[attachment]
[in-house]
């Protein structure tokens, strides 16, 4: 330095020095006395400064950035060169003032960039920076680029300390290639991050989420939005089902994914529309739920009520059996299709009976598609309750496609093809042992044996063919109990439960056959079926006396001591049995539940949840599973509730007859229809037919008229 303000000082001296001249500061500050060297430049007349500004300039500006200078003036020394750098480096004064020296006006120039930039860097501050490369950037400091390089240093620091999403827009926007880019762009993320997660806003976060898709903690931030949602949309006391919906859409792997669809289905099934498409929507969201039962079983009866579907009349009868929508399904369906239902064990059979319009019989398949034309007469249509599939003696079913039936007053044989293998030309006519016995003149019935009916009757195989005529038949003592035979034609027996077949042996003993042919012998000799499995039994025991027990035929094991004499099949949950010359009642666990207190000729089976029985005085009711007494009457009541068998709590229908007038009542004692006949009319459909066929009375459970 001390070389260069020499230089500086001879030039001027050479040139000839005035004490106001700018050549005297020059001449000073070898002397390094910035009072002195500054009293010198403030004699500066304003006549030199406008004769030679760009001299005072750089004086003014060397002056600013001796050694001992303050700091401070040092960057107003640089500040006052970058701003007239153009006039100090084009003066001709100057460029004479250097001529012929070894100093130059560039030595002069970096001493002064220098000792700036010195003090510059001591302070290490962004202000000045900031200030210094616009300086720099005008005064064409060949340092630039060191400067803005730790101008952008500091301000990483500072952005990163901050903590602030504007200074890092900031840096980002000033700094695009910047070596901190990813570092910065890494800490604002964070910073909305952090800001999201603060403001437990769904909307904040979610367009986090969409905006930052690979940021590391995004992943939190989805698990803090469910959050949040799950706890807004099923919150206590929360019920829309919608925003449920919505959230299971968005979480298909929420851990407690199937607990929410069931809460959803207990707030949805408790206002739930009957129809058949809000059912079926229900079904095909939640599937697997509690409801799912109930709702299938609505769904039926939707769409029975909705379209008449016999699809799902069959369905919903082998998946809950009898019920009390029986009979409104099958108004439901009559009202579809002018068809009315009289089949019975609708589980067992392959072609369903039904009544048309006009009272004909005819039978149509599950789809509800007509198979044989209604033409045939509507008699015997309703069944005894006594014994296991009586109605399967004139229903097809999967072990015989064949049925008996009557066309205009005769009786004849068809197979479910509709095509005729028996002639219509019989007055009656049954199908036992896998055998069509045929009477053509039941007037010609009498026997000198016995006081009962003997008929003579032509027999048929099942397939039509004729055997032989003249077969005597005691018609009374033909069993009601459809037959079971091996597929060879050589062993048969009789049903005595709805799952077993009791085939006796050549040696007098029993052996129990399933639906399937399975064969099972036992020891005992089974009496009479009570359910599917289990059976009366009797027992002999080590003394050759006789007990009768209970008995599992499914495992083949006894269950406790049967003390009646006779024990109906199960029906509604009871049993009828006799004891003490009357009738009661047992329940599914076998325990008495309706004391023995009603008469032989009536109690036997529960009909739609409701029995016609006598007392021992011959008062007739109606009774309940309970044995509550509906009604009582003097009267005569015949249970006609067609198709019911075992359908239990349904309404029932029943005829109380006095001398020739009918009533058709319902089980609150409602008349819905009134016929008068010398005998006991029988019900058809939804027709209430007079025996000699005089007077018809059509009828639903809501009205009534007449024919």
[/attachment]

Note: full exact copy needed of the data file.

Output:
[in-house]
């Protein structure tokens, strides 16, 4: 330095020095006395400064950035060169003032960039920076680029300390290639991050989420939005089902994914529309739920009520059996299709009976598609309750496609093809042992044996063919109990439960056959079926006396001591049995539940949840599973509730007859229809037919008229 303000000082001296001249500061500050060297430049007349500004300039500006200078003036020394750098480096004064020296006006120039930039860097501050490369950037400091390089240093620091999403827009926007880019762009993320997660806003976060898709903690931030949602949309006391919906859409792997669809289905099934498409929507969201039962079983009866579907009349009868929508399904369906239902064990059979319009019989398949034309007469249509599939003696079913039936007053044989293998030309006519016995003149019935009916009757195989005529038949003592035979034609027996077949042996003993042919012998000799499995039994025991027990035929094991004499099949949950010359009642666990207190000729089976029985005085009711007494009457009541068998709590229908007038009542004692006949009319459909066929009375459970 001390070389260069020499230089500086001879030039001027050479040139000839005035004490106001700018050549005297020059001449000073070898002397390094910035009072002195500054009293010198403030004699500066304003006549030199406008004769030679760009001299005072750089004086003014060397002056600013001796050694001992303050700091401070040092960057107003640089500040006052970058701003007239153009006039100090084009003066001709100057460029004479250097001529012929070894100093130059560039030595002069970096001493002064220098000792700036010195003090510059001591302070290490962004202000000045900031200030210094616009300086720099005008005064064409060949340092630039060191400067803005730790101008952008500091301000990483500072952005990163901050903590602030504007200074890092900031840096980002000033700094695009910047070596901190990813570092910065890494800490604002964070910073909305952090800001999201603060403001437990769904909307904040979610367009986090969409905006930052690979940021590391995004992943939190989805698990803090469910959050949040799950706890807004099923919150206590929360019920829309919608925003449920919505959230299971968005979480298909929420851990407690199937607990929410069931809460959803207990707030949805408790206002739930009957129809058949809000059912079926229900079904095909939640599937697997509690409801799912109930709702299938609505769904039926939707769409029975909705379209008449016999699809799902069959369905919903082998998946809950009898019920009390029986009979409104099958108004439901009559009202579809002018068809009315009289089949019975609708589980067992392959072609369903039904009544048309006009009272004909005819039978149509599950789809509800007509198979044989209604033409045939509507008699015997309703069944005894006594014994296991009586109605399967004139229903097809999967072990015989064949049925008996009557066309205009005769009786004849068809197979479910509709095509005729028996002639219509019989007055009656049954199908036992896998055998069509045929009477053509039941007037010609009498026997000198016995006081009962003997008929003579032509027999048929099942397939039509004729055997032989003249077969005597005691018609009374033909069993009601459809037959079971091996597929060879050589062993048969009789049903005595709805799952077993009791085939006796050549040696007098029993052996129990399933639906399937399975064969099972036992020891005992089974009496009479009570359910599917289990059976009366009797027992002999080590003394050759006789007990009768209970008995599992499914495992083949006894269950406790049967003390009646006779024990109906199960029906509604009871049993009828006799004891003490009357009738009661047992329940599914076998325990008495309706004391023995009603008469032989009536109690036997529960009909739609409701029995016609006598007392021992011959008062007739109606009774309940309970044995509550509906009604009582003097009267005569015949249970006609067609198709019911075992359908239990349904309404029932029943005829109380006095001398020739009918009533058709319902089980609150409602008349819905009134016929008068010398005998006991029988019900058809939804027709209430007079025996000699005089007077018809059509009828639903809501009205009534007449024919």